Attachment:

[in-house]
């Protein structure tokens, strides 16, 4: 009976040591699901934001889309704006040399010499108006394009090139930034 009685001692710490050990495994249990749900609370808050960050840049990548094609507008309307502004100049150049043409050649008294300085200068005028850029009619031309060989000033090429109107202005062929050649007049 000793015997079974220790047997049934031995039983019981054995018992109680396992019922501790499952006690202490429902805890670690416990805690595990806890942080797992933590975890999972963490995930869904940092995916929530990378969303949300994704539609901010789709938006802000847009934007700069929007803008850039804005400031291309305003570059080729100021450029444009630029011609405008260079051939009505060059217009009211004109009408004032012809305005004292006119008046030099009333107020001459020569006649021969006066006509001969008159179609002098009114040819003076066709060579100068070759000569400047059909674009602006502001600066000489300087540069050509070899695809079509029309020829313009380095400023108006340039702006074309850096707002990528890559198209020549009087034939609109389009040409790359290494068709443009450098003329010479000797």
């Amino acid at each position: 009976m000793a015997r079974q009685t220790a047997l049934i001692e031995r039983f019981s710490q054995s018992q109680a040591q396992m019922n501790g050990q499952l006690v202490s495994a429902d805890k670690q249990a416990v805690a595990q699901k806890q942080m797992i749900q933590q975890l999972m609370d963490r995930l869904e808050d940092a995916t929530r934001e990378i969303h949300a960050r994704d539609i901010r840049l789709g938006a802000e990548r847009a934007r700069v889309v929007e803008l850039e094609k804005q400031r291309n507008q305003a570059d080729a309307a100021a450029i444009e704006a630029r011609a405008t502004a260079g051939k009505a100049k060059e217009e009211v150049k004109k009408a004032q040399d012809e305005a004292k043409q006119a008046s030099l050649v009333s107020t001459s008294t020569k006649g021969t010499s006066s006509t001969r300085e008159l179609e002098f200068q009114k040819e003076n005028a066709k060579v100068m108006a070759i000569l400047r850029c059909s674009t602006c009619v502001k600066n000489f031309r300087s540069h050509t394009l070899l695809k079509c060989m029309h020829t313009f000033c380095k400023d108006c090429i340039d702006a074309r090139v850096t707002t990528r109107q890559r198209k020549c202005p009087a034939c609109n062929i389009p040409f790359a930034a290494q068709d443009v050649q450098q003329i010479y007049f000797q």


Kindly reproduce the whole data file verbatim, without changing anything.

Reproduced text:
[in-house]
């Protein structure tokens, strides 16, 4: 009976040591699901934001889309704006040399010499108006394009090139930034 009685001692710490050990495994249990749900609370808050960050840049990548094609507008309307502004100049150049043409050649008294300085200068005028850029009619031309060989000033090429109107202005062929050649007049 000793015997079974220790047997049934031995039983019981054995018992109680396992019922501790499952006690202490429902805890670690416990805690595990806890942080797992933590975890999972963490995930869904940092995916929530990378969303949300994704539609901010789709938006802000847009934007700069929007803008850039804005400031291309305003570059080729100021450029444009630029011609405008260079051939009505060059217009009211004109009408004032012809305005004292006119008046030099009333107020001459020569006649021969006066006509001969008159179609002098009114040819003076066709060579100068070759000569400047059909674009602006502001600066000489300087540069050509070899695809079509029309020829313009380095400023108006340039702006074309850096707002990528890559198209020549009087034939609109389009040409790359290494068709443009450098003329010479000797």
């Amino acid at each position: 009976m000793a015997r079974q009685t220790a047997l049934i001692e031995r039983f019981s710490q054995s018992q109680a040591q396992m019922n501790g050990q499952l006690v202490s495994a429902d805890k670690q249990a416990v805690a595990q699901k806890q942080m797992i749900q933590q975890l999972m609370d963490r995930l869904e808050d940092a995916t929530r934001e990378i969303h949300a960050r994704d539609i901010r840049l789709g938006a802000e990548r847009a934007r700069v889309v929007e803008l850039e094609k804005q400031r291309n507008q305003a570059d080729a309307a100021a450029i444009e704006a630029r011609a405008t502004a260079g051939k009505a100049k060059e217009e009211v150049k004109k009408a004032q040399d012809e305005a004292k043409q006119a008046s030099l050649v009333s107020t001459s008294t020569k006649g021969t010499s006066s006509t001969r300085e008159l179609e002098f200068q009114k040819e003076n005028a066709k060579v100068m108006a070759i000569l400047r850029c059909s674009t602006c009619v502001k600066n000489f031309r300087s540069h050509t394009l070899l695809k079509c060989m029309h020829t313009f000033c380095k400023d108006c090429i340039d702006a074309r090139v850096t707002t990528r109107q890559r198209k020549c202005p009087a034939c609109n062929i389009p040409f790359a930034a290494q068709d443009v050649q450098q003329i010479y007049f000797q």